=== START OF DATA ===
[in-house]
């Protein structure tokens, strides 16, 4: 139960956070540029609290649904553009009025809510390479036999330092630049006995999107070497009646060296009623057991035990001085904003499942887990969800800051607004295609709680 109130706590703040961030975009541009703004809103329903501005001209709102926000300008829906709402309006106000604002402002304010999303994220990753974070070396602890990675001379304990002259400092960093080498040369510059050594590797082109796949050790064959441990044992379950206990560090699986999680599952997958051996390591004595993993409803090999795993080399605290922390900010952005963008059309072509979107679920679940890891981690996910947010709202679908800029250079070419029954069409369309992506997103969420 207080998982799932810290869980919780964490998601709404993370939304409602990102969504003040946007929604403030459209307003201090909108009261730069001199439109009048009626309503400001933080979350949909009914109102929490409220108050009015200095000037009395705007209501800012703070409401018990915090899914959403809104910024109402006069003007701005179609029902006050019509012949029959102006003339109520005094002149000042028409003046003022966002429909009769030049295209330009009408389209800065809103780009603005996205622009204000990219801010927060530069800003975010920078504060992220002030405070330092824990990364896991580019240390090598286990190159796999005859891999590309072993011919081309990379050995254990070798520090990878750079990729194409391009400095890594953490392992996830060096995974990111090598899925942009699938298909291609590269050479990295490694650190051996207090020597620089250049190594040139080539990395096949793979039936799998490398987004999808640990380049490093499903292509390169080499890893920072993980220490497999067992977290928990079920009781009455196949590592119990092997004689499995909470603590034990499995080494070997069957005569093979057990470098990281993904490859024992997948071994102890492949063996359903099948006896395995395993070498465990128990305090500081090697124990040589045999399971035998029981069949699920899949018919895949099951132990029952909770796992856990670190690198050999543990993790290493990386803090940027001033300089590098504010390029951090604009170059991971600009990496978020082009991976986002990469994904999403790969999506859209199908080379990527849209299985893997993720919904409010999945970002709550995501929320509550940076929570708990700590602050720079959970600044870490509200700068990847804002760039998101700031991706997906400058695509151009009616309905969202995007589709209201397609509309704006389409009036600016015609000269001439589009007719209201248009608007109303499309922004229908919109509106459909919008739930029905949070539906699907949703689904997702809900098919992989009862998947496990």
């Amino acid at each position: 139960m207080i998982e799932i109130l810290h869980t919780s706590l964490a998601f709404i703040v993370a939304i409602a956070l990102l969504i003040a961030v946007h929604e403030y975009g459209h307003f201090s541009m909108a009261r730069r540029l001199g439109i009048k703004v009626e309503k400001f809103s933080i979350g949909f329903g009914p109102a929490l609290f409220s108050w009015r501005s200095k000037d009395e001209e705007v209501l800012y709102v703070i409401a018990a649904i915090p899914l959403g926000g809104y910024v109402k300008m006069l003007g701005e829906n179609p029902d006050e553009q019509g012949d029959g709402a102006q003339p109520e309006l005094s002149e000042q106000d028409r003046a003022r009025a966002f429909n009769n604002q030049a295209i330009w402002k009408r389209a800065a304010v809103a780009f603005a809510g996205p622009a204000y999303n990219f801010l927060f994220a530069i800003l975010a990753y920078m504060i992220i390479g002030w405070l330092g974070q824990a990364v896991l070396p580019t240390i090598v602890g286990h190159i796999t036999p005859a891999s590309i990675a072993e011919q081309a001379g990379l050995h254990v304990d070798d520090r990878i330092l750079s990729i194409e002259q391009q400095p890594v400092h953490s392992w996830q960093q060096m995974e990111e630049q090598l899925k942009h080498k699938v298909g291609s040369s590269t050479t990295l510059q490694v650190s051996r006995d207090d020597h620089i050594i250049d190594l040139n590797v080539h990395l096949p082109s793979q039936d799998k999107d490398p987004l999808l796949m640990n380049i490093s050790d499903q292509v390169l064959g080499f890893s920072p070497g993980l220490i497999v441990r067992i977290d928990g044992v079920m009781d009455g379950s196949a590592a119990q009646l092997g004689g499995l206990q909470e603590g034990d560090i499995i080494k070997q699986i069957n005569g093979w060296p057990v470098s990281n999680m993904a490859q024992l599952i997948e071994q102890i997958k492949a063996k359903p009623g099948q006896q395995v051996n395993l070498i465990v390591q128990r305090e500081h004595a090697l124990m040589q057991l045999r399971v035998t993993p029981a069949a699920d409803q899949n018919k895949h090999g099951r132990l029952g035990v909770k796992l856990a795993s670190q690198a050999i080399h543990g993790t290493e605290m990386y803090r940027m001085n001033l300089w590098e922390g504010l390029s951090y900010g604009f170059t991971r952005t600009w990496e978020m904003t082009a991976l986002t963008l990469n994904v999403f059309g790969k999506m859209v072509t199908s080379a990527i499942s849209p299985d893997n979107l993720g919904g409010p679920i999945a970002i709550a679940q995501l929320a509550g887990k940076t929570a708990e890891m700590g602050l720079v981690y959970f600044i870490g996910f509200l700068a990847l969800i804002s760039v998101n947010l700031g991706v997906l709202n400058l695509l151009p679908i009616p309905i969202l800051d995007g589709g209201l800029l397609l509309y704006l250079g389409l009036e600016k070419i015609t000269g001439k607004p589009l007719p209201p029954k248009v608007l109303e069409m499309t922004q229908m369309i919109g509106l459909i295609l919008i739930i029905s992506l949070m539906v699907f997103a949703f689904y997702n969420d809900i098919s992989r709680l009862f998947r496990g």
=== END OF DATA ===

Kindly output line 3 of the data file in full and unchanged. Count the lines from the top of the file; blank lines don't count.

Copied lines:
């Amino acid at each position: 139960m207080i998982e799932i109130l810290h869980t919780s706590l964490a998601f709404i703040v993370a939304i409602a956070l990102l969504i003040a961030v946007h929604e403030y975009g459209h307003f201090s541009m909108a009261r730069r540029l001199g439109i009048k703004v009626e309503k400001f809103s933080i979350g949909f329903g009914p109102a929490l609290f409220s108050w009015r501005s200095k000037d009395e001209e705007v209501l800012y709102v703070i409401a018990a649904i915090p899914l959403g926000g809104y910024v109402k300008m006069l003007g701005e829906n179609p029902d006050e553009q019509g012949d029959g709402a102006q003339p109520e309006l005094s002149e000042q106000d028409r003046a003022r009025a966002f429909n009769n604002q030049a295209i330009w402002k009408r389209a800065a304010v809103a780009f603005a809510g996205p622009a204000y999303n990219f801010l927060f994220a530069i800003l975010a990753y920078m504060i992220i390479g002030w405070l330092g974070q824990a990364v896991l070396p580019t240390i090598v602890g286990h190159i796999t036999p005859a891999s590309i990675a072993e011919q081309a001379g990379l050995h254990v304990d070798d520090r990878i330092l750079s990729i194409e002259q391009q400095p890594v400092h953490s392992w996830q960093q060096m995974e990111e630049q090598l899925k942009h080498k699938v298909g291609s040369s590269t050479t990295l510059q490694v650190s051996r006995d207090d020597h620089i050594i250049d190594l040139n590797v080539h990395l096949p082109s793979q039936d799998k999107d490398p987004l999808l796949m640990n380049i490093s050790d499903q292509v390169l064959g080499f890893s920072p070497g993980l220490i497999v441990r067992i977290d928990g044992v079920m009781d009455g379950s196949a590592a119990q009646l092997g004689g499995l206990q909470e603590g034990d560090i499995i080494k070997q699986i069957n005569g093979w060296p057990v470098s990281n999680m993904a490859q024992l599952i997948e071994q102890i997958k492949a063996k359903p009623g099948q006896q395995v051996n395993l070498i465990v390591q128990r305090e500081h004595a090697l124990m040589q057991l045999r399971v035998t993993p029981a069949a699920d409803q899949n018919k895949h090999g099951r132990l029952g035990v909770k796992l856990a795993s670190q690198a050999i080399h543990g993790t290493e605290m990386y803090r940027m001085n001033l300089w590098e922390g504010l390029s951090y900010g604009f170059t991971r952005t600009w990496e978020m904003t082009a991976l986002t963008l990469n994904v999403f059309g790969k999506m859209v072509t199908s080379a990527i499942s849209p299985d893997n979107l993720g919904g409010p679920i999945a970002i709550a679940q995501l929320a509550g887990k940076t929570a708990e890891m700590g602050l720079v981690y959970f600044i870490g996910f509200l700068a990847l969800i804002s760039v998101n947010l700031g991706v997906l709202n400058l695509l151009p679908i009616p309905i969202l800051d995007g589709g209201l800029l397609l509309y704006l250079g389409l009036e600016k070419i015609t000269g001439k607004p589009l007719p209201p029954k248009v608007l109303e069409m499309t922004q229908m369309i919109g509106l459909i295609l919008i739930i029905s992506l949070m539906v699907f997103a949703f689904y997702n969420d809900i098919s992989r709680l009862f998947r496990g």